How to protect yourself from hackers

How to protect yourself from hackers

Being hacked through social media or having sensitive information publicly leaked can become extremely painful, especially for celebrities often on hacker hit lists.

Two information technology specialists, Dr Jonathan Crelin and Dr Nguyen Ngoc Thanh from RMIT University’s School of Science & Technology give their advice on how to avoid becoming a victim of cybercrime, and how to protect yourself from hackers.

news-2-how-to-protect-yourself-from-hackers RMIT Senior Lecturer Dr Jonathan Crelin is a specialist in security and digital forensics.

Social networks and smartphones bring undisputed benefits, but also cause many problems. What is your view on this?

Dr Crelin: Yes, ever since our appearance on this earth, a basic need of mankind is to survive. And in order to survive, they have to ‘connect’ with each other.

Communication is the most basic and fundamental activity to bring people together. Connecting is now easier and more convenient than ever, through modern means like social networking, messaging, and smartphones. People use these channels to buy, sell, make friends, and even find lovers.

However unlike before, everything you say and hear can be circulated in many other environments through wifi, network cables etc. and then stored in more than one archive, like on a device or on a cloud backup, which is how sensitive information and money can get stolen. 

How do hackers hack an account?

Dr Crelin: This is a rather tough question. In fact, there is not a single and absolute answer. It depends on a lot of factors, and in many cases the victim does not make their story public, so we can only guess.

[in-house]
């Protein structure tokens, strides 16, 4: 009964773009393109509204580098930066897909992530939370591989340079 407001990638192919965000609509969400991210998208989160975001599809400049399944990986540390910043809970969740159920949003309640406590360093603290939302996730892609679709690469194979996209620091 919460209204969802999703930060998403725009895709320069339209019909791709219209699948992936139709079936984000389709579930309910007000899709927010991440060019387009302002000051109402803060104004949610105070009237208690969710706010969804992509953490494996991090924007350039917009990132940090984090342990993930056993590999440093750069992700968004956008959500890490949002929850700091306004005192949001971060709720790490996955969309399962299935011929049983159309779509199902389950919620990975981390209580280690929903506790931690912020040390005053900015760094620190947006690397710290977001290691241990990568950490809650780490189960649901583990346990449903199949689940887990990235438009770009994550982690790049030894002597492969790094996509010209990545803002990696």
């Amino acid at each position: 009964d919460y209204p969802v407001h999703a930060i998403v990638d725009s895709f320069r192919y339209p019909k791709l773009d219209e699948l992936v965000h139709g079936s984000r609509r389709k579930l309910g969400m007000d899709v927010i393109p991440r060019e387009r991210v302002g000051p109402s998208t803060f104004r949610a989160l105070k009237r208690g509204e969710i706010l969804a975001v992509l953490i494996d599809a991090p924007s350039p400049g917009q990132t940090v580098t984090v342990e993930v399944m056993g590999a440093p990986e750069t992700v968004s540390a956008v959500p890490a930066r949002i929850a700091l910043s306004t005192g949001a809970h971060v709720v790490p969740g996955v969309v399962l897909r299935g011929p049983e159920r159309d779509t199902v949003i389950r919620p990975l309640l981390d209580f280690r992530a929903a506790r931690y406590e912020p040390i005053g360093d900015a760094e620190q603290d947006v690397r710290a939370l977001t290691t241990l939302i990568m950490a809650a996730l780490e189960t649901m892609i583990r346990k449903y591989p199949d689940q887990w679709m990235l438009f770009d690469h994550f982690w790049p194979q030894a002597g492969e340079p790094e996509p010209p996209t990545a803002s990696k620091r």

Online service providers have increased security on their platforms, so traditional techniques such as SQL Injection, Cross Site Scripting and Cross Request Forgery are very difficult for hackers to use to attack online accounts. As a result, many criminals now use a technique called Social Engineering (roughly: fraud through social communication rather than through technology). Most of the successful attacks in Vietnam have used this technique.

The technique is simple. A criminal may send you a website that promises to contain interesting information, like more details on how to win an all-expenses paid trip to Europe, but you have to log in to enter the competition, or claim the prize. The login page is actually a fake page, and when you log in your password will fly straight to the email or message inbox of the hacker. 

Current techniques such as Single Sign On via OAuth2 on Google and Facebook can help strengthen the belief that victims are logged in, making the victims not suspicious.

This technique is also used a lot in other areas such as making a phone call to notify the winner or pretending to be an agency investigating a money laundering case.

Women are most often attacked after forming friendships – a gift gets delivered but stuck in customs, and the receiver is asked to pay money to customs to have the gift released. 

news-3-how-to-protect-yourself-from-hackers RMIT Lecturer Dr Nguyen Ngoc Thanh is an expert in cloud computing and large scale and complex systems.

Assuming that celebrities are on high alert and not easily fooled by social attack techniques, what else could a hacker use?

Dr Nguyen: We only have a little time every day to think about security and privacy, while cyber criminals have 24 hours a day to do it. When going to a hotel, restaurant or cafe, a series of security cameras can be used by criminals to steal your phone's PIN to open your phone.